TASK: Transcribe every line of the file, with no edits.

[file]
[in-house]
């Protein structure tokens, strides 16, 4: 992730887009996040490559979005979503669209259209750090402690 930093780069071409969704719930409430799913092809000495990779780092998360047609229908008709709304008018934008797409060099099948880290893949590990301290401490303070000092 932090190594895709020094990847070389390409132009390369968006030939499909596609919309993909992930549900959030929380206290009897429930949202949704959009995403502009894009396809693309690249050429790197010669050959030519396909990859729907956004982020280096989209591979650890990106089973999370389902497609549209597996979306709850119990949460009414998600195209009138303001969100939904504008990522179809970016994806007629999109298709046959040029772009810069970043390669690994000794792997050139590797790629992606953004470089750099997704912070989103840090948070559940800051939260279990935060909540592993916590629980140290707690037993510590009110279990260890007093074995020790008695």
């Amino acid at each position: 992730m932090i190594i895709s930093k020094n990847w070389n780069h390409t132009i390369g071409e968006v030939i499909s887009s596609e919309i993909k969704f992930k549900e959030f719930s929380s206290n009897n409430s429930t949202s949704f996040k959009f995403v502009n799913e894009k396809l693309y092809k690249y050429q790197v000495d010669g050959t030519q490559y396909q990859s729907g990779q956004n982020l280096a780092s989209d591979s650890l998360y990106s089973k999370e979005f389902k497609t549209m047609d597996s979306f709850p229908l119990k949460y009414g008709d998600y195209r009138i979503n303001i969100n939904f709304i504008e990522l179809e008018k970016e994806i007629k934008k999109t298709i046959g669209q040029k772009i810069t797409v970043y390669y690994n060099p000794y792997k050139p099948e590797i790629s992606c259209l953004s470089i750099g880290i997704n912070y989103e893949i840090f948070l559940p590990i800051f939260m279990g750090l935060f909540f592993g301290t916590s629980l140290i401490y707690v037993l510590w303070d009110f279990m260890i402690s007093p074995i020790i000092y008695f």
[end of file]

[in-house]
């Protein structure tokens, strides 16, 4: 992730887009996040490559979005979503669209259209750090402690 930093780069071409969704719930409430799913092809000495990779780092998360047609229908008709709304008018934008797409060099099948880290893949590990301290401490303070000092 932090190594895709020094990847070389390409132009390369968006030939499909596609919309993909992930549900959030929380206290009897429930949202949704959009995403502009894009396809693309690249050429790197010669050959030519396909990859729907956004982020280096989209591979650890990106089973999370389902497609549209597996979306709850119990949460009414998600195209009138303001969100939904504008990522179809970016994806007629999109298709046959040029772009810069970043390669690994000794792997050139590797790629992606953004470089750099997704912070989103840090948070559940800051939260279990935060909540592993916590629980140290707690037993510590009110279990260890007093074995020790008695």
């Amino acid at each position: 992730m932090i190594i895709s930093k020094n990847w070389n780069h390409t132009i390369g071409e968006v030939i499909s887009s596609e919309i993909k969704f992930k549900e959030f719930s929380s206290n009897n409430s429930t949202s949704f996040k959009f995403v502009n799913e894009k396809l693309y092809k690249y050429q790197v000495d010669g050959t030519q490559y396909q990859s729907g990779q956004n982020l280096a780092s989209d591979s650890l998360y990106s089973k999370e979005f389902k497609t549209m047609d597996s979306f709850p229908l119990k949460y009414g008709d998600y195209r009138i979503n303001i969100n939904f709304i504008e990522l179809e008018k970016e994806i007629k934008k999109t298709i046959g669209q040029k772009i810069t797409v970043y390669y690994n060099p000794y792997k050139p099948e590797i790629s992606c259209l953004s470089i750099g880290i997704n912070y989103e893949i840090f948070l559940p590990i800051f939260m279990g750090l935060f909540f592993g301290t916590s629980l140290i401490y707690v037993l510590w303070d009110f279990m260890i402690s007093p074995i020790i000092y008695f």